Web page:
Algorithm could make disaster response faster

Trucks haul cases of water and MREs through floodwaters near the Peace River on October 4, 2022 in Arcadia, Florida. (Credit: Sean Rayford/Getty Images)

Researchers have developed an algorithm to help public health agencies and others develop a fast and effective response to disasters, whether they’re dealing with a hurricane or anthrax attack.

In recent tests, they confirmed that the algorithm, called the receiving-staging-storing-distributing (RSSD) algorithm, was faster and, in many situations, more effective in helping responders get critical supplies where they’re most needed.

Armin Mikler has been interested in disaster and emergency response since Hurricane Katrina devastated the Gulf Coast in 2005, killing more than 1,800 people, causing more than $100 billion in damage, and exposing serious flaws in the nation’s ability to respond to disasters.

Mikler, chair of the computer sciences department at Georgia State University, began working with colleagues at the University of North Texas to develop tools to improve disaster planning and response.

In emergency situations, the population in the affected area needs to be essentially divided up so that medication and other resources can be distributed effectively. This requires the creation of “drop points,” places in the affected area where supplies are delivered from a central point, or depot, such as the Strategic National Stockpile. The number of vehicles needed to deliver supplies, as well as their carrying capacities, are also major factors. When given the capacity of the vehicles and a time limit, the RSSD algorithm can work out ideal routes to points of delivery.

“The question needs to be answered, how do we get from the central point where they drop off, how do we deliver it to all the points where it’s actually needed?” Mikler says.

“That depends on how many points we have. And that is a very fluid problem, in the case of such emergencies. For instance, we don’t know exactly how many points of dispensing would actually be opening.”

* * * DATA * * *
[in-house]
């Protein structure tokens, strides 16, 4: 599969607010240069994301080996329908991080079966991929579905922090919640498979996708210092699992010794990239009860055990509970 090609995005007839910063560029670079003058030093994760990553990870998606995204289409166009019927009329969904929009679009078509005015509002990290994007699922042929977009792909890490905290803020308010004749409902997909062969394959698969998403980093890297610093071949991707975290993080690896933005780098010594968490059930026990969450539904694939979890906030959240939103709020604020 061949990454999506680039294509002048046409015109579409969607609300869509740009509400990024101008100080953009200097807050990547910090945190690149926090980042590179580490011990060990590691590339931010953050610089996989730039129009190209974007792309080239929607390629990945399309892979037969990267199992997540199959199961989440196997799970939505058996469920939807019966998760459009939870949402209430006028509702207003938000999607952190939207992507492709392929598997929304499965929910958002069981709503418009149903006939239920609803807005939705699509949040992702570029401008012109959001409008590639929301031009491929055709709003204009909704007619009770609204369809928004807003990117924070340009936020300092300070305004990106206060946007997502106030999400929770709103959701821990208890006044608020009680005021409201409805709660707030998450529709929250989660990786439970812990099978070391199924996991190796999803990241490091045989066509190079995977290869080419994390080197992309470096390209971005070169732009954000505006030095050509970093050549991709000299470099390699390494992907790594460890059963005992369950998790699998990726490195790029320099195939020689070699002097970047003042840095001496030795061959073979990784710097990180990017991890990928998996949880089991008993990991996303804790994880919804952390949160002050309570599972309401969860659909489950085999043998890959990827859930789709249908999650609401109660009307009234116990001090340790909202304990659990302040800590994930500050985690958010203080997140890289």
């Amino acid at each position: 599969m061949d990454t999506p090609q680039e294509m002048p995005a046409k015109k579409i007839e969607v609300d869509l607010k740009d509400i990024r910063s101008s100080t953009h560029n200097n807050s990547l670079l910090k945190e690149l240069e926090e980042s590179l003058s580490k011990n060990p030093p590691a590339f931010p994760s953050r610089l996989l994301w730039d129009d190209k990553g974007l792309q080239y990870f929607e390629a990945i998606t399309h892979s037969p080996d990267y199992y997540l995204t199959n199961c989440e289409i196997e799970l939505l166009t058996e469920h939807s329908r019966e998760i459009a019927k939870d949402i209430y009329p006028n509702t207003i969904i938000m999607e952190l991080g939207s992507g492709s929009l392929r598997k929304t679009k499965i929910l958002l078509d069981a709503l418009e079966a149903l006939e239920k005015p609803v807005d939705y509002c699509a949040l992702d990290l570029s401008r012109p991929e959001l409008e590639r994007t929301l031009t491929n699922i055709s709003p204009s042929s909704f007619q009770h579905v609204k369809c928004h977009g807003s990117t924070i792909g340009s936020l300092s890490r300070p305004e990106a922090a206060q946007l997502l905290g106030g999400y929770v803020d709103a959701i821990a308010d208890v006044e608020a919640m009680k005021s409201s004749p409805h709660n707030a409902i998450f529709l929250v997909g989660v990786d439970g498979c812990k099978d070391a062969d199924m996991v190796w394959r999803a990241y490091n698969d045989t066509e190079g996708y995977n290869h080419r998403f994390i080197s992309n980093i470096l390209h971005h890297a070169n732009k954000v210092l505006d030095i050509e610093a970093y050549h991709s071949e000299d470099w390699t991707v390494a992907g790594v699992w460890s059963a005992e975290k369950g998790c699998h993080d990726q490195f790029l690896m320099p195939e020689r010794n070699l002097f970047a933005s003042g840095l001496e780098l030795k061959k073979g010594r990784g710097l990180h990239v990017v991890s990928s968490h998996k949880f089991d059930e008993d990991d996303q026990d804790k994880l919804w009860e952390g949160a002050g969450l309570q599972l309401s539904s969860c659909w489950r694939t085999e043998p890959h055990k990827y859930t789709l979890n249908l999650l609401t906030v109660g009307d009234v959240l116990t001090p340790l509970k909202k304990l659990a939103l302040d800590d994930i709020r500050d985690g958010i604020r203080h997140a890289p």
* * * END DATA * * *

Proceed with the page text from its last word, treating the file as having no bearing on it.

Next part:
Because of the fluidity of these situations, the algorithm he developed needed to be fast to respond effectively to the rapidly changing situations. Usually, problems like this would be solved using an algorithm that provides the best possible and most efficient solution, known as an optimization algorithm. However, optimization algorithms take a long time to find an answer.

“This is time that we often do not have when we need to reconfigure our plans,” Mikler says.

In short, Mikler and his colleagues found that fast and “good enough” is better in an emergency than taking too long to find a “perfect” solution.

To see how this algorithm stacked up to the others in both speed and accuracy, Mikler and PhD student Emma McDaniel conducted benchmarking tests with the RSSD algorithm and others.

Mikler and McDaniel recently published the results of these experiments in an article in PeerJ Computer Science.

They found that even though the RSSD algorithm doesn’t find the optimal solution, it does find consistently good solutions that take a minimum amount of response time. So, not only is the algorithm itself fast, but it also finds some of the fastest routes for resource delivery.

To benchmark the results, Mikler and McDaniel used a database called the CVRPLIB (Capacitated Vehicle Routing Problem Library) as their baseline for best answers to emergency situations. The database contains optimal vehicle route distances for various combinations of depot locations and the number of people who need supplies. Using these datasets, Mikler and McDaniel compared the RSSD algorithm to three others that solve similar problems. In terms of consistency, RSSD came out on top.

The algorithm, first developed in 2014, has been improved over time and is now integrated into response planning software that is used by the Texas Department of State Health Services to assist in both emergency response planning as well as real-time emergency response. Sampson Akwafuo, an assistant professor at California State University, has also used the algorithm to help plan emergency resource delivery in resource-poor areas in some African countries.

“We’re really able to come up with workable, feasible solutions to problems in a much shorter time,” Mikler says.

And time is of the essence in disaster and emergency response.

Source: Katherine Duplessis for Georgia State University